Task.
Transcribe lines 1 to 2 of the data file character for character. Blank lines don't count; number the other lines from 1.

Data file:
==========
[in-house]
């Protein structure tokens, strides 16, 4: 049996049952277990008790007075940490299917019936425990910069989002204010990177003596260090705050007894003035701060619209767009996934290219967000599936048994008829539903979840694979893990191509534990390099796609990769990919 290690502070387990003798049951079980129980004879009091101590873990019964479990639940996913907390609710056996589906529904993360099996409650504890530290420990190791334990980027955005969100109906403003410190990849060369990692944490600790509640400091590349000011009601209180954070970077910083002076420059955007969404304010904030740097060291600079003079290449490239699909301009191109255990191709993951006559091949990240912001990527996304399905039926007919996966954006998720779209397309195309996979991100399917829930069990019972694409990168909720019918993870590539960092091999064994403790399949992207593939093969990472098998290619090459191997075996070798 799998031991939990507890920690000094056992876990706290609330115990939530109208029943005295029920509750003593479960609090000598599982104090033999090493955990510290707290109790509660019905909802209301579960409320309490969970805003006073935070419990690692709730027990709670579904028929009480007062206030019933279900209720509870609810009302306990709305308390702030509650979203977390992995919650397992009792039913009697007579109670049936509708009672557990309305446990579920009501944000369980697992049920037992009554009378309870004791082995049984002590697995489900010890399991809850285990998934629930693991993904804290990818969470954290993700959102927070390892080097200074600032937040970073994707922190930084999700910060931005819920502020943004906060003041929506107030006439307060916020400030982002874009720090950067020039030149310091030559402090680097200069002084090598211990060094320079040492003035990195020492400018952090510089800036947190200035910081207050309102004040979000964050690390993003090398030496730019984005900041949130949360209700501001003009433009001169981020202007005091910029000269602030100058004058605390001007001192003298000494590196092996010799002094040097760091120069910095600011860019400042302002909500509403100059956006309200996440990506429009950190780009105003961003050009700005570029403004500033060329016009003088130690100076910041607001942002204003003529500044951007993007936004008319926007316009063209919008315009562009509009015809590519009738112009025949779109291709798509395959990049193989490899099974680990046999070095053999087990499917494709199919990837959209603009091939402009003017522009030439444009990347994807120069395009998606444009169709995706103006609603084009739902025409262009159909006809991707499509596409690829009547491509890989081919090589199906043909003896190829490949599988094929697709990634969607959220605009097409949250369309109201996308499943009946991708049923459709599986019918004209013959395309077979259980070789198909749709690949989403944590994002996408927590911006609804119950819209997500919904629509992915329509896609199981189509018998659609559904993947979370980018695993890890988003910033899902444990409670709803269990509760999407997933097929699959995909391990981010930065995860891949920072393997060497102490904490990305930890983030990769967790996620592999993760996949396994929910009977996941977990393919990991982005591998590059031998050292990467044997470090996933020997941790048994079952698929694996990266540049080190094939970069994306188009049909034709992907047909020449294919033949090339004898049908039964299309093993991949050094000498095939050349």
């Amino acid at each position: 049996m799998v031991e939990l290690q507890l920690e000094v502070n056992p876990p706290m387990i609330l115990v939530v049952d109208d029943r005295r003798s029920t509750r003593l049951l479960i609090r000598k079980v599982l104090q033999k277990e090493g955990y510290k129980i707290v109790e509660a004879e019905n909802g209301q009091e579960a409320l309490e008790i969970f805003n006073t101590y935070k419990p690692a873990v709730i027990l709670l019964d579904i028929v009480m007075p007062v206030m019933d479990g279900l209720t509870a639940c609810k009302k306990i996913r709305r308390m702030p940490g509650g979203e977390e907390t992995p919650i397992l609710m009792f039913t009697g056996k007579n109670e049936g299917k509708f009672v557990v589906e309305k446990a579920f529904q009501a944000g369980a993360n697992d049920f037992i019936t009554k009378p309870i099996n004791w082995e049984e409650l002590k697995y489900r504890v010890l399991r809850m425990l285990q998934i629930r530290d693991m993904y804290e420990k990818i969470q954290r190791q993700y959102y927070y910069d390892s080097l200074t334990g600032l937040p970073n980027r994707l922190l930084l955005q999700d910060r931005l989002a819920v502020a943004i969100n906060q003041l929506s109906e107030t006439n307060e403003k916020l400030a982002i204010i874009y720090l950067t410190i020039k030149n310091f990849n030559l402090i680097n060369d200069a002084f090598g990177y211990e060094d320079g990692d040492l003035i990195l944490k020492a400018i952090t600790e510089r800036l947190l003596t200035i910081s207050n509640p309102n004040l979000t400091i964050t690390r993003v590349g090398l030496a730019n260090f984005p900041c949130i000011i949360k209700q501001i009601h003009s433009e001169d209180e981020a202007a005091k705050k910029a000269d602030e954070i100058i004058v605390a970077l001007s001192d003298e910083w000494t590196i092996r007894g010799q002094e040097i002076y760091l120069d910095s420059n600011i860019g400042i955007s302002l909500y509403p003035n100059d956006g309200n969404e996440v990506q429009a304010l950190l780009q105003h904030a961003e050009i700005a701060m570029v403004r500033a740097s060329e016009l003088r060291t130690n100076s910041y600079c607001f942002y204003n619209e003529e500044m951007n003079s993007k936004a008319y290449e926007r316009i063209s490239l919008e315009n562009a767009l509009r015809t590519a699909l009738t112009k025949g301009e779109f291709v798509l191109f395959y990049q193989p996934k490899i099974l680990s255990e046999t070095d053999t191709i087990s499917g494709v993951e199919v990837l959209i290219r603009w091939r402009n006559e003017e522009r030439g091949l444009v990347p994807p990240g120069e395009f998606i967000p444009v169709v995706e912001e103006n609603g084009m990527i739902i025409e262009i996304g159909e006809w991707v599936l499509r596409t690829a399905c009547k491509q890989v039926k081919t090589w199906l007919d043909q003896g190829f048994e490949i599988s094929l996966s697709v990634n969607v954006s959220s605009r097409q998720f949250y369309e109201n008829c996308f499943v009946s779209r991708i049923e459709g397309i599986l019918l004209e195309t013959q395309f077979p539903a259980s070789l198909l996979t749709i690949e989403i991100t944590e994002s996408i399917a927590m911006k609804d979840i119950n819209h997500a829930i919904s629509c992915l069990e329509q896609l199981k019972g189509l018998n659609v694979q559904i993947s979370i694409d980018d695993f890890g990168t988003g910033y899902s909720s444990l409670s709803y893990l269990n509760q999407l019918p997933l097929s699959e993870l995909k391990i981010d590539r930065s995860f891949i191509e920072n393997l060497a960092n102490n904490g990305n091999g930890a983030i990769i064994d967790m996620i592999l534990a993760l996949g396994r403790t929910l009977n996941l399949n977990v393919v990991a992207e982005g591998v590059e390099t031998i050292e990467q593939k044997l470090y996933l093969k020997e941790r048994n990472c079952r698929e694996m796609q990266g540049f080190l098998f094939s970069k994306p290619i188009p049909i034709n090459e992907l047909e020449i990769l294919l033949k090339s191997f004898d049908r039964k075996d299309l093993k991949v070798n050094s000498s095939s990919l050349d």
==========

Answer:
[in-house]
């Protein structure tokens, strides 16, 4: 049996049952277990008790007075940490299917019936425990910069989002204010990177003596260090705050007894003035701060619209767009996934290219967000599936048994008829539903979840694979893990191509534990390099796609990769990919 290690502070387990003798049951079980129980004879009091101590873990019964479990639940996913907390609710056996589906529904993360099996409650504890530290420990190791334990980027955005969100109906403003410190990849060369990692944490600790509640400091590349000011009601209180954070970077910083002076420059955007969404304010904030740097060291600079003079290449490239699909301009191109255990191709993951006559091949990240912001990527996304399905039926007919996966954006998720779209397309195309996979991100399917829930069990019972694409990168909720019918993870590539960092091999064994403790399949992207593939093969990472098998290619090459191997075996070798 799998031991939990507890920690000094056992876990706290609330115990939530109208029943005295029920509750003593479960609090000598599982104090033999090493955990510290707290109790509660019905909802209301579960409320309490969970805003006073935070419990690692709730027990709670579904028929009480007062206030019933279900209720509870609810009302306990709305308390702030509650979203977390992995919650397992009792039913009697007579109670049936509708009672557990309305446990579920009501944000369980697992049920037992009554009378309870004791082995049984002590697995489900010890399991809850285990998934629930693991993904804290990818969470954290993700959102927070390892080097200074600032937040970073994707922190930084999700910060931005819920502020943004906060003041929506107030006439307060916020400030982002874009720090950067020039030149310091030559402090680097200069002084090598211990060094320079040492003035990195020492400018952090510089800036947190200035910081207050309102004040979000964050690390993003090398030496730019984005900041949130949360209700501001003009433009001169981020202007005091910029000269602030100058004058605390001007001192003298000494590196092996010799002094040097760091120069910095600011860019400042302002909500509403100059956006309200996440990506429009950190780009105003961003050009700005570029403004500033060329016009003088130690100076910041607001942002204003003529500044951007993007936004008319926007316009063209919008315009562009509009015809590519009738112009025949779109291709798509395959990049193989490899099974680990046999070095053999087990499917494709199919990837959209603009091939402009003017522009030439444009990347994807120069395009998606444009169709995706103006609603084009739902025409262009159909006809991707499509596409690829009547491509890989081919090589199906043909003896190829490949599988094929697709990634969607959220605009097409949250369309109201996308499943009946991708049923459709599986019918004209013959395309077979259980070789198909749709690949989403944590994002996408927590911006609804119950819209997500919904629509992915329509896609199981189509018998659609559904993947979370980018695993890890988003910033899902444990409670709803269990509760999407997933097929699959995909391990981010930065995860891949920072393997060497102490904490990305930890983030990769967790996620592999993760996949396994929910009977996941977990393919990991982005591998590059031998050292990467044997470090996933020997941790048994079952698929694996990266540049080190094939970069994306188009049909034709992907047909020449294919033949090339004898049908039964299309093993991949050094000498095939050349």